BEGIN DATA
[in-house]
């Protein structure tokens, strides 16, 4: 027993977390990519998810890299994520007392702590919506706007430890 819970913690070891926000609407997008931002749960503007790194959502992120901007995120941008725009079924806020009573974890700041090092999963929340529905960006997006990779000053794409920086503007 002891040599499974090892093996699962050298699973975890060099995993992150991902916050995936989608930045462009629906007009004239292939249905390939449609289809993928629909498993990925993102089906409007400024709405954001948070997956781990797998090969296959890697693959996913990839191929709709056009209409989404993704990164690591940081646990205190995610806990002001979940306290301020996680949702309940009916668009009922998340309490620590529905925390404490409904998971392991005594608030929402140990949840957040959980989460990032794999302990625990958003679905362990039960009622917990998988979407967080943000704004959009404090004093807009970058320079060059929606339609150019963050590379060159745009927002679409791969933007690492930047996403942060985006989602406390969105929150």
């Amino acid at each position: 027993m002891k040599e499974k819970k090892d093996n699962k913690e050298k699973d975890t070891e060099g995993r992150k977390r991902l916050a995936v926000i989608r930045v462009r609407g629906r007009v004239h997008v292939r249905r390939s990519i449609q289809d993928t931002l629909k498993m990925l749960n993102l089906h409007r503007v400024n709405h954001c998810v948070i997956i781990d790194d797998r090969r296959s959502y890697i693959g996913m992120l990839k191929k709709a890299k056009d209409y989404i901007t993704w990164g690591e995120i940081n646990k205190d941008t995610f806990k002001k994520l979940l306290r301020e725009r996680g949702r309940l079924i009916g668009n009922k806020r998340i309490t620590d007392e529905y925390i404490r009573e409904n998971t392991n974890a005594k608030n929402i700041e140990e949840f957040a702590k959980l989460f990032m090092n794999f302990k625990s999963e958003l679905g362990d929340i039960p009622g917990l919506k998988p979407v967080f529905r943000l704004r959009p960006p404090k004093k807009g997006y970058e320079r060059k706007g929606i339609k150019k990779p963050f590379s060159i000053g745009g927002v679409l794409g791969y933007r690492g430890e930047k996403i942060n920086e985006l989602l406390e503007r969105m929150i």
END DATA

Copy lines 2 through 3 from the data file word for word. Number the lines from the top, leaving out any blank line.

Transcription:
């Protein structure tokens, strides 16, 4: 027993977390990519998810890299994520007392702590919506706007430890 819970913690070891926000609407997008931002749960503007790194959502992120901007995120941008725009079924806020009573974890700041090092999963929340529905960006997006990779000053794409920086503007 002891040599499974090892093996699962050298699973975890060099995993992150991902916050995936989608930045462009629906007009004239292939249905390939449609289809993928629909498993990925993102089906409007400024709405954001948070997956781990797998090969296959890697693959996913990839191929709709056009209409989404993704990164690591940081646990205190995610806990002001979940306290301020996680949702309940009916668009009922998340309490620590529905925390404490409904998971392991005594608030929402140990949840957040959980989460990032794999302990625990958003679905362990039960009622917990998988979407967080943000704004959009404090004093807009970058320079060059929606339609150019963050590379060159745009927002679409791969933007690492930047996403942060985006989602406390969105929150």
């Amino acid at each position: 027993m002891k040599e499974k819970k090892d093996n699962k913690e050298k699973d975890t070891e060099g995993r992150k977390r991902l916050a995936v926000i989608r930045v462009r609407g629906r007009v004239h997008v292939r249905r390939s990519i449609q289809d993928t931002l629909k498993m990925l749960n993102l089906h409007r503007v400024n709405h954001c998810v948070i997956i781990d790194d797998r090969r296959s959502y890697i693959g996913m992120l990839k191929k709709a890299k056009d209409y989404i901007t993704w990164g690591e995120i940081n646990k205190d941008t995610f806990k002001k994520l979940l306290r301020e725009r996680g949702r309940l079924i009916g668009n009922k806020r998340i309490t620590d007392e529905y925390i404490r009573e409904n998971t392991n974890a005594k608030n929402i700041e140990e949840f957040a702590k959980l989460f990032m090092n794999f302990k625990s999963e958003l679905g362990d929340i039960p009622g917990l919506k998988p979407v967080f529905r943000l704004r959009p960006p404090k004093k807009g997006y970058e320079r060059k706007g929606i339609k150019k990779p963050f590379s060159i000053g745009g927002v679409l794409g791969y933007r690492g430890e930047k996403i942060n920086e985006l989602l406390e503007r969105m929150i």